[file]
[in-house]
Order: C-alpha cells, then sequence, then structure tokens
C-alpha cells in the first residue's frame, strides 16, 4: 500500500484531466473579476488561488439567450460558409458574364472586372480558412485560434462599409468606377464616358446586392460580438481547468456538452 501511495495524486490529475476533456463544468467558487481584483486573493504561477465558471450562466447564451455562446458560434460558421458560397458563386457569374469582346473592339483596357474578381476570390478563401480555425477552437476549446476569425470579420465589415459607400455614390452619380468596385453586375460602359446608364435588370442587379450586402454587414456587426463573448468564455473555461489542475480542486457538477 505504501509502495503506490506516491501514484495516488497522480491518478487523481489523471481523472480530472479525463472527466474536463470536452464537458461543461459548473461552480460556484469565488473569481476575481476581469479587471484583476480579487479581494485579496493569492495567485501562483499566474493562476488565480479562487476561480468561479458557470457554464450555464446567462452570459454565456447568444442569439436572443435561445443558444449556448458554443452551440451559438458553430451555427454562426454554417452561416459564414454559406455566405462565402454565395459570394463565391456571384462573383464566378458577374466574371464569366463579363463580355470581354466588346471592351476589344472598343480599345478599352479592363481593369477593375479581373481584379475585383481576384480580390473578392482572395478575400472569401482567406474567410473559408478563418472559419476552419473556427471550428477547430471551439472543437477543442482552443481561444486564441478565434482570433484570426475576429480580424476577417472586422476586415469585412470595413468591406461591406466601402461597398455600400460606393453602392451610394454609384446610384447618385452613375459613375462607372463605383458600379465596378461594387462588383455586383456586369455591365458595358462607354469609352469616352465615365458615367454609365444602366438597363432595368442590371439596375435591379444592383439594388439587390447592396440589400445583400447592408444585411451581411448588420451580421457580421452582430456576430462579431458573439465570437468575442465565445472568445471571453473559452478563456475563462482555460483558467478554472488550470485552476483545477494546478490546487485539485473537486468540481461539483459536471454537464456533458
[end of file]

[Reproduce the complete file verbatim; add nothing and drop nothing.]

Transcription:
[in-house]
Order: C-alpha cells, then sequence, then structure tokens
C-alpha cells in the first residue's frame, strides 16, 4: 500500500484531466473579476488561488439567450460558409458574364472586372480558412485560434462599409468606377464616358446586392460580438481547468456538452 501511495495524486490529475476533456463544468467558487481584483486573493504561477465558471450562466447564451455562446458560434460558421458560397458563386457569374469582346473592339483596357474578381476570390478563401480555425477552437476549446476569425470579420465589415459607400455614390452619380468596385453586375460602359446608364435588370442587379450586402454587414456587426463573448468564455473555461489542475480542486457538477 505504501509502495503506490506516491501514484495516488497522480491518478487523481489523471481523472480530472479525463472527466474536463470536452464537458461543461459548473461552480460556484469565488473569481476575481476581469479587471484583476480579487479581494485579496493569492495567485501562483499566474493562476488565480479562487476561480468561479458557470457554464450555464446567462452570459454565456447568444442569439436572443435561445443558444449556448458554443452551440451559438458553430451555427454562426454554417452561416459564414454559406455566405462565402454565395459570394463565391456571384462573383464566378458577374466574371464569366463579363463580355470581354466588346471592351476589344472598343480599345478599352479592363481593369477593375479581373481584379475585383481576384480580390473578392482572395478575400472569401482567406474567410473559408478563418472559419476552419473556427471550428477547430471551439472543437477543442482552443481561444486564441478565434482570433484570426475576429480580424476577417472586422476586415469585412470595413468591406461591406466601402461597398455600400460606393453602392451610394454609384446610384447618385452613375459613375462607372463605383458600379465596378461594387462588383455586383456586369455591365458595358462607354469609352469616352465615365458615367454609365444602366438597363432595368442590371439596375435591379444592383439594388439587390447592396440589400445583400447592408444585411451581411448588420451580421457580421452582430456576430462579431458573439465570437468575442465565445472568445471571453473559452478563456475563462482555460483558467478554472488550470485552476483545477494546478490546487485539485473537486468540481461539483459536471454537464456533458